We stop at the village church to use the facilities and a cowboy stops by on his horse to chat. Lynn observes that one hoof is unshod and I observe the saddle, basically an “x” frame of wood with pieces of tire used for cushioning. Relieved and rested, we embark back downhill and stopped at the houses where our bear trip started. We are introduced to the owner, who has adopted the bears, welcomed them onto his finca and watches over them to protect them. He shows us a short video about his efforts with the bears, who are beginning their 3rd generation from the first bear who moved into this valley. He explains that she came along a path that animals have used for many years and shows us remote footage of the path. There are Pumas, Bears, Deer all using the same path along the mountainside. She settled on his farm, a male joined her and they had several cubs, including a few females. The females then attracted more males, and there are now 28 living around the avocado grove he planted to provide them with food. The older male had an unfortunate mishap and fell into the river valley, killing him. We are shown his skull that was collected when they went down to lay the older bear to rest.
We are then introduced to his family, who provide us with a generous indigenous meal of soup, corn, potatoes and a choice of chicken or trout. Our host gives a brief tour of some cottages he has built to be able to rent for overnight guests. He explains the bears are much more active in the mornings and afternoons when the weather is cooler. We had arrived just in time to get the brief view that we had before they settled in for their midday nap. Then it’s time to pack up and board the vans for the trip home. Along the way we make a stop at the river crossing and get out to explore.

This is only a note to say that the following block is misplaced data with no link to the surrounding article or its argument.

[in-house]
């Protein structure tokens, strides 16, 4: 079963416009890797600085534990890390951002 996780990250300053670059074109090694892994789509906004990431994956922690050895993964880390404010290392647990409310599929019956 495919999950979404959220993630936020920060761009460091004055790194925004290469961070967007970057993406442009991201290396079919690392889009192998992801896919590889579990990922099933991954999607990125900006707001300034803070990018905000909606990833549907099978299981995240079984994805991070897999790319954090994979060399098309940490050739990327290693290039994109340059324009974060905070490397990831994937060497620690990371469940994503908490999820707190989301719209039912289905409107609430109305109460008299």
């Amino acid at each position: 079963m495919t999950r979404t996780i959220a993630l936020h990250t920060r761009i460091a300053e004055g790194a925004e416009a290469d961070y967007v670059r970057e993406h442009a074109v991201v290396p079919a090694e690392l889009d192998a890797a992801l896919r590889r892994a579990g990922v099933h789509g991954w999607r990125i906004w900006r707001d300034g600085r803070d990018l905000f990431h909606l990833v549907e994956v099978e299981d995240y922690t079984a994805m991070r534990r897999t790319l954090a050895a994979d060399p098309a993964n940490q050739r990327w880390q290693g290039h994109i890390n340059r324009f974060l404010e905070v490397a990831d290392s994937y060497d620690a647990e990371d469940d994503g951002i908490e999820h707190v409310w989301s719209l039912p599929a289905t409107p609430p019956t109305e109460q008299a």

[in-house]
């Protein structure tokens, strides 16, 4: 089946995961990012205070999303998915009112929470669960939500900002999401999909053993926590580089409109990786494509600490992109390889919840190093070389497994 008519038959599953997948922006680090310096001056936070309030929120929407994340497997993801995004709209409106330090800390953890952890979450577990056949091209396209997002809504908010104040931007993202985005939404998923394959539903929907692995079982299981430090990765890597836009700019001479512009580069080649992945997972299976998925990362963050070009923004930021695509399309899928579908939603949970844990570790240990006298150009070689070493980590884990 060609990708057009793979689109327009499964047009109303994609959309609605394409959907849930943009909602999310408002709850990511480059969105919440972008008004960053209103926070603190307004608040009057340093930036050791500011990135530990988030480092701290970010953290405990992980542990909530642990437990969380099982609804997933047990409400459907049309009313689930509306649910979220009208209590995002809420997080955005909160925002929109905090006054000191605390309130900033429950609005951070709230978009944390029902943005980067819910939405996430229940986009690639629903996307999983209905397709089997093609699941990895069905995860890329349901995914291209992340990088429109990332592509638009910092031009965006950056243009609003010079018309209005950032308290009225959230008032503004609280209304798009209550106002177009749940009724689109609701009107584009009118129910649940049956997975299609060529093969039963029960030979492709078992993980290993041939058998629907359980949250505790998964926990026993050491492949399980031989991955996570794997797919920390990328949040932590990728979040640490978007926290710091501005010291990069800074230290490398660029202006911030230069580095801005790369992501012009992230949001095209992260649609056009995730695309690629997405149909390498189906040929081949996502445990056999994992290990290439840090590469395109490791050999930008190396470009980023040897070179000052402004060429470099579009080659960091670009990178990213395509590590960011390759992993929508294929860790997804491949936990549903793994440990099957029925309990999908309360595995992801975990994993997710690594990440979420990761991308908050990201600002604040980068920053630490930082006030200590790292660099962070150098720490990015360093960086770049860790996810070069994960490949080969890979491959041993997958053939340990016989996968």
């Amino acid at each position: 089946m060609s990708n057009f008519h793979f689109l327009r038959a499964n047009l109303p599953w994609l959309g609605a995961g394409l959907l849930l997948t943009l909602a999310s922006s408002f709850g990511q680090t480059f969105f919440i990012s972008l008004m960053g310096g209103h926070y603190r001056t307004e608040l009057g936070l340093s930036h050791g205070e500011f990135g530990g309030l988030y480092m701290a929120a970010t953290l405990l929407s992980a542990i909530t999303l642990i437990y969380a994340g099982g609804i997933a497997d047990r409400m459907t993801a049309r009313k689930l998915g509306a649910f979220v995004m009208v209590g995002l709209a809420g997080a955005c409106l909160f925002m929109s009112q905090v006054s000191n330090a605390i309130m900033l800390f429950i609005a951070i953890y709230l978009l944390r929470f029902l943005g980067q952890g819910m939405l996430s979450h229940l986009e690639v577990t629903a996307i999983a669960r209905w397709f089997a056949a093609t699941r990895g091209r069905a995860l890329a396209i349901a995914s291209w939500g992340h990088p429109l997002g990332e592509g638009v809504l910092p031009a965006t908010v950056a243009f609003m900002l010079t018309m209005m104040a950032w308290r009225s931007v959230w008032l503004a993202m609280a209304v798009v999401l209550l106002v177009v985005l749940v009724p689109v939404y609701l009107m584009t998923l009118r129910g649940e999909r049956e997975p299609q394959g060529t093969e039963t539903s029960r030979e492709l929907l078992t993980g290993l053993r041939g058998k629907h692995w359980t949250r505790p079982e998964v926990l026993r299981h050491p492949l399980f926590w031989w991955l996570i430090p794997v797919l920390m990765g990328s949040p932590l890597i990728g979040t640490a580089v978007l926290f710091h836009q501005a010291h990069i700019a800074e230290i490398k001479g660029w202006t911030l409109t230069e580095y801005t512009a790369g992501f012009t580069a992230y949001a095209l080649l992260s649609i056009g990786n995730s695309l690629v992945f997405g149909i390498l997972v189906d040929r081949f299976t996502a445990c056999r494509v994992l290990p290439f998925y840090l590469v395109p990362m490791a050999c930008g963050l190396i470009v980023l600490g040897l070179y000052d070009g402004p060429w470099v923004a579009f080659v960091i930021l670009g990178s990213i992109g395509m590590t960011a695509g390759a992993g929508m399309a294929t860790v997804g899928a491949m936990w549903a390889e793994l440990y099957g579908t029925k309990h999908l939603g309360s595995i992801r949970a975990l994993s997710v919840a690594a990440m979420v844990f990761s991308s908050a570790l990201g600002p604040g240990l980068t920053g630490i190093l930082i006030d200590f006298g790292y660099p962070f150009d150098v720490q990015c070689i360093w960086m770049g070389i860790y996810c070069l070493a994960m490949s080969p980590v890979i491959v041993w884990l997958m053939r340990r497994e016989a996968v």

The river was large and lively, moving quickly as a function of its volume and the slope it was traveling along. I walked along the banks and found a treasure trove of various rock types that could have kept a geologist busy for hours.
We load back up after one more photography session and head for home, once again having seen so much more than the rare Andean bears we had originally booked to see.